Josh Sainsbury
03 April , 2020
Struggling to stand up straight away after you’ve been sitting? Are you suffering from stiffness or pain in the front of your knees, side of your hips or even your lower back? These things can all be due to reduced mobility through your hips.

The hip joint is the second most mobile joint in your body – a ball and socket joint compromised of the “ball” which comes from the top of the femur, or thigh bone, and the “socket” which actually is part of your pelvis. Many muscles and ligaments attach around the joint giving us the strength and power we need to move, but also often resulting in the problems of stiffness and pain we experience.

“…Some of the biggest culprits in causing stiffness and pain in this region are your hip rotators, hip flexors and hip adductors..”

Josh Sainsbury – Musculoskeletal Physiotherapist

Some of the biggest culprits in causing stiffness and pain are your hip rotators (piriformis), hip flexors (iliacus and psoas major) and hip adductors (brevis, longus and magnus). Our hips have a huge influence on how we move over multiple areas of the body.

Further down the chain, the knees can become affected due to tightness in the hip adductors and hip flexors and a weakness in the lateral gluteal muscles (notably gluteus medius and minimus). This allows the hip to rotate inwards resulting in the knee ”falling in” towards the midline instead of staying over the foot. Most commonly the structures on the inside or medial part of the knee are placed under more stress. As the knee “falls in” the knee cap can fall victim to maltracking as the iliotial band (ITB) and thigh muscles pull it in the opposite direction. (See Pic 1 – lunge)

As the knee turns inward, the kneecap is pulled outwards by the Iliotibial band (ITB) and other outer quadricep muscles and upwards by the rectus femoris (a hip flexor), causing discomfort as it moves in a non-optimal pattern over the femur.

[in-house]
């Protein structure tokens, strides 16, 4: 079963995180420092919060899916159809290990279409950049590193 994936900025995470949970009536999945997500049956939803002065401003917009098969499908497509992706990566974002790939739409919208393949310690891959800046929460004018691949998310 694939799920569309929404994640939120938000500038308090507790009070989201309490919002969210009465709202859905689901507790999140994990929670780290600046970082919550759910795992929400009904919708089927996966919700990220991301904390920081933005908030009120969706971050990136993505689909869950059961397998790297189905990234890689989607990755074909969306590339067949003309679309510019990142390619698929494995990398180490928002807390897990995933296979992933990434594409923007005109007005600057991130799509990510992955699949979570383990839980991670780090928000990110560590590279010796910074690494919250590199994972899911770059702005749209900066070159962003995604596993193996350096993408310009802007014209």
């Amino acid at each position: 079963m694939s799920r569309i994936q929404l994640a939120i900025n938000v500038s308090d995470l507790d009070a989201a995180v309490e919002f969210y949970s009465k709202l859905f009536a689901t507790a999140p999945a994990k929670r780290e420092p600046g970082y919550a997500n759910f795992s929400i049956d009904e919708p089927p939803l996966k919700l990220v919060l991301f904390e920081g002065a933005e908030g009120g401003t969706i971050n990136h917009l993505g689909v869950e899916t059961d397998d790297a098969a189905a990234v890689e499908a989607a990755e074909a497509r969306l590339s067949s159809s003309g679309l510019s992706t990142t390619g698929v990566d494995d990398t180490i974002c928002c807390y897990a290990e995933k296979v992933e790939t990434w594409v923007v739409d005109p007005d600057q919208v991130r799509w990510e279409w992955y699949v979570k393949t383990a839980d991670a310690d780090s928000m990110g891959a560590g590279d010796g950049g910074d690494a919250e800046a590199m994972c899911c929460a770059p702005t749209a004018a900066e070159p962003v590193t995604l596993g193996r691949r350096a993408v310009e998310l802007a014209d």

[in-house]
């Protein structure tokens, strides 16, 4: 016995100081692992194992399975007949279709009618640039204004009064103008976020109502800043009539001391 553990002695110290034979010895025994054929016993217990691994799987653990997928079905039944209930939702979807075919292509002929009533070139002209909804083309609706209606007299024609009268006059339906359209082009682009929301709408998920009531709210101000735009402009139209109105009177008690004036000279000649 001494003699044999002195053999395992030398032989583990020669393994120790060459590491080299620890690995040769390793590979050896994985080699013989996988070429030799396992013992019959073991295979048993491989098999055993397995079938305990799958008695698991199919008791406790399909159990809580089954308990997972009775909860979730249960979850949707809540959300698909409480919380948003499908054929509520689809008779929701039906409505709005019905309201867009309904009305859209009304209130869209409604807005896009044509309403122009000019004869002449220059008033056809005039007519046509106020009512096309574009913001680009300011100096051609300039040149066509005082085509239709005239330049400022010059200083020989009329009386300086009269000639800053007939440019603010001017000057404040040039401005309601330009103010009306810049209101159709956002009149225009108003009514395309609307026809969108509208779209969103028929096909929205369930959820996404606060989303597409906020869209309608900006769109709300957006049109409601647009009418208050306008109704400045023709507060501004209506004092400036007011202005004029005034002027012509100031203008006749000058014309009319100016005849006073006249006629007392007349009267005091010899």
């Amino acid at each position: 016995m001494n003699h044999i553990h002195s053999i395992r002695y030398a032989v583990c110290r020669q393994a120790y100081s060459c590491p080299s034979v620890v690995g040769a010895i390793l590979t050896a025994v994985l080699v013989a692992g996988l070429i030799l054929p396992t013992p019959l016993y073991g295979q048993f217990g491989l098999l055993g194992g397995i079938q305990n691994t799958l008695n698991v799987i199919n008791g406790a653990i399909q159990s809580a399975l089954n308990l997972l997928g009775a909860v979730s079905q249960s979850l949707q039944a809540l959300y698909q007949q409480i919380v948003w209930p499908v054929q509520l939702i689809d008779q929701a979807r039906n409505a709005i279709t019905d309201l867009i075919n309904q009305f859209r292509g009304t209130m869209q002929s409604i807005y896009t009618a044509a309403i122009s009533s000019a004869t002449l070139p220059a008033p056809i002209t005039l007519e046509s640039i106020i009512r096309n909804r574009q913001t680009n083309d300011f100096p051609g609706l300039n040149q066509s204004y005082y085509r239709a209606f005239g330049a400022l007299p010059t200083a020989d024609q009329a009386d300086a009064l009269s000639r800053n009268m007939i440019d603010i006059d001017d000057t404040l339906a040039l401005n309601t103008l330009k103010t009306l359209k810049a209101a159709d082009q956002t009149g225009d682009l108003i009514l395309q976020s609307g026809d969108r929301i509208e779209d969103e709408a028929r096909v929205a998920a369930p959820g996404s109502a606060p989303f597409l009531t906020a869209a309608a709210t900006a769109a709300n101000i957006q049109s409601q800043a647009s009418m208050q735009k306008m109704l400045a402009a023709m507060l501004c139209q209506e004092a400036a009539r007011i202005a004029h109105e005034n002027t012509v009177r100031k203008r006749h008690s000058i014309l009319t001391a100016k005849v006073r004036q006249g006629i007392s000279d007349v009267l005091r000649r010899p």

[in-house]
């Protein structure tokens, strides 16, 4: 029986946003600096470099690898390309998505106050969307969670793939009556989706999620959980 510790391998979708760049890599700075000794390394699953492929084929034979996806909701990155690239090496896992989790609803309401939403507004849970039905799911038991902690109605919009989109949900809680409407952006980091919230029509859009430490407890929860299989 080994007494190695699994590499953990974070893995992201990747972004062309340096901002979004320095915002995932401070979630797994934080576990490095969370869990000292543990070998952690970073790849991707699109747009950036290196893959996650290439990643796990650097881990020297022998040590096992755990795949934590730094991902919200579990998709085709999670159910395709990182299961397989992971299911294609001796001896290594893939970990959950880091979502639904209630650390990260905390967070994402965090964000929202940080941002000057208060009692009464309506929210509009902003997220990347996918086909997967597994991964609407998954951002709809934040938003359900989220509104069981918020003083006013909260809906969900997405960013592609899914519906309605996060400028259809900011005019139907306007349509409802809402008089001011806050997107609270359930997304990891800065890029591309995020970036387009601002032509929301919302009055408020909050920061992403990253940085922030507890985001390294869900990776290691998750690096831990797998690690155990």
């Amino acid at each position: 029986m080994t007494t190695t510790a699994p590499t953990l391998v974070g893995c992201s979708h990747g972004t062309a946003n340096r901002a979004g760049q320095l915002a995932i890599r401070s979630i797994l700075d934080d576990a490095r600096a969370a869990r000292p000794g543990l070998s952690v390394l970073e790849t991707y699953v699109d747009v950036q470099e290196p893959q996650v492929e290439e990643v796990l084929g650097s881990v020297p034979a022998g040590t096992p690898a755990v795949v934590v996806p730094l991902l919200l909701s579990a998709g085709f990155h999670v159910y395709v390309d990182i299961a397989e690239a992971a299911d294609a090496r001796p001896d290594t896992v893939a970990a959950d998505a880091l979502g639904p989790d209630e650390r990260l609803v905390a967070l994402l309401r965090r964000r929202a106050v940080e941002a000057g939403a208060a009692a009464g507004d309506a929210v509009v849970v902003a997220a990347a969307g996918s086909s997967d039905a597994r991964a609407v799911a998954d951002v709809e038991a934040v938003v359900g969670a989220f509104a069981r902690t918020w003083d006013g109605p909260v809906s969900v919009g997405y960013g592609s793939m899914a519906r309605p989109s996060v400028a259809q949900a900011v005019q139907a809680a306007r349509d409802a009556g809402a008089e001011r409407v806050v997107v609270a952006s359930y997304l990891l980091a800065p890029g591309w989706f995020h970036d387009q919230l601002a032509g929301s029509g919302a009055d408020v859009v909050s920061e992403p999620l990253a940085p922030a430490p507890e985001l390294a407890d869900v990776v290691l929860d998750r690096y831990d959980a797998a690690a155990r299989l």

More centrally, if there is tightness in the hip flexors from prolonged sitting, as we stand this tightness can cause the pelvis to tilt slightly forward. We then often see the muscles in the lower back try to compensate for this, trying to “pull ourselves back upright” almost fighting the hip flexors. This brings us into an “anterior pelvic tilt” which can cause localised lower back pain from the muscles that are overworking.

Check out our blog on the lumbar spine and our Lumbar Lockdown Loosener video series video if you think you might be having problems in this area, or better still get in touch and we can assess this for you and make sure you have the correct program of exercises (link here with our phone number of email)

In order to prevent hip stiffness and a potential multitude of other issues in the back, knees and hips, these exercises below are designed to improve flexibility in these areas. Take a look at these and if appropriate you can try some of them.

Hip Rotator Stretch – Piriformis
There are two versions of this stretch.

  1. Supine piriformis stretch – bend the knee up into the midline in line with your nose, and grasp with your hand. Grasp the lower leg and whilst keeping the knee in the midline, bring the foot slowly around towards you. Hold this stretch for 30 seconds. Repeat on both sides 2-3 times. Alternatively hold once for 60 secs